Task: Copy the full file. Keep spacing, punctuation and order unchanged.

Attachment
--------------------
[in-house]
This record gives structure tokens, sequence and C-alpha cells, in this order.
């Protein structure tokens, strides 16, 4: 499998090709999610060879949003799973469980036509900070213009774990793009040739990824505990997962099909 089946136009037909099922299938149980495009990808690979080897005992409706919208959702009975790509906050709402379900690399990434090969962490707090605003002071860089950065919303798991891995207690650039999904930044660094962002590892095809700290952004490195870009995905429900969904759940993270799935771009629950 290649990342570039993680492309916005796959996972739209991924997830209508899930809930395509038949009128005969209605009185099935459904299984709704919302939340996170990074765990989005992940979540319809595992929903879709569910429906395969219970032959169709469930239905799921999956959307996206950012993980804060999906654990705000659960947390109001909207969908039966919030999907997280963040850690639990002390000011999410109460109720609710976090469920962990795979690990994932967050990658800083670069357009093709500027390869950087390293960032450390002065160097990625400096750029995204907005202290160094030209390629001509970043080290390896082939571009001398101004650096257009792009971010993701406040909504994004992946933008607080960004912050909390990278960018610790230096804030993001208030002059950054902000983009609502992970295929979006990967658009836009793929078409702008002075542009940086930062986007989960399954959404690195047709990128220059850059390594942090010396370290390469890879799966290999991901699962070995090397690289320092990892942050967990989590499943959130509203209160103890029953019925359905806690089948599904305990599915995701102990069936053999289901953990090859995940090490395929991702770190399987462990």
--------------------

[in-house]
This record gives structure tokens, sequence and C-alpha cells, in this order.
């Protein structure tokens, strides 16, 4: 499998090709999610060879949003799973469980036509900070213009774990793009040739990824505990997962099909 089946136009037909099922299938149980495009990808690979080897005992409706919208959702009975790509906050709402379900690399990434090969962490707090605003002071860089950065919303798991891995207690650039999904930044660094962002590892095809700290952004490195870009995905429900969904759940993270799935771009629950 290649990342570039993680492309916005796959996972739209991924997830209508899930809930395509038949009128005969209605009185099935459904299984709704919302939340996170990074765990989005992940979540319809595992929903879709569910429906395969219970032959169709469930239905799921999956959307996206950012993980804060999906654990705000659960947390109001909207969908039966919030999907997280963040850690639990002390000011999410109460109720609710976090469920962990795979690990994932967050990658800083670069357009093709500027390869950087390293960032450390002065160097990625400096750029995204907005202290160094030209390629001509970043080290390896082939571009001398101004650096257009792009971010993701406040909504994004992946933008607080960004912050909390990278960018610790230096804030993001208030002059950054902000983009609502992970295929979006990967658009836009793929078409702008002075542009940086930062986007989960399954959404690195047709990128220059850059390594942090010396370290390469890879799966290999991901699962070995090397690289320092990892942050967990989590499943959130509203209160103890029953019925359905806690089948599904305990599915995701102990069936053999289901953990090859995940090490395929991702770190399987462990």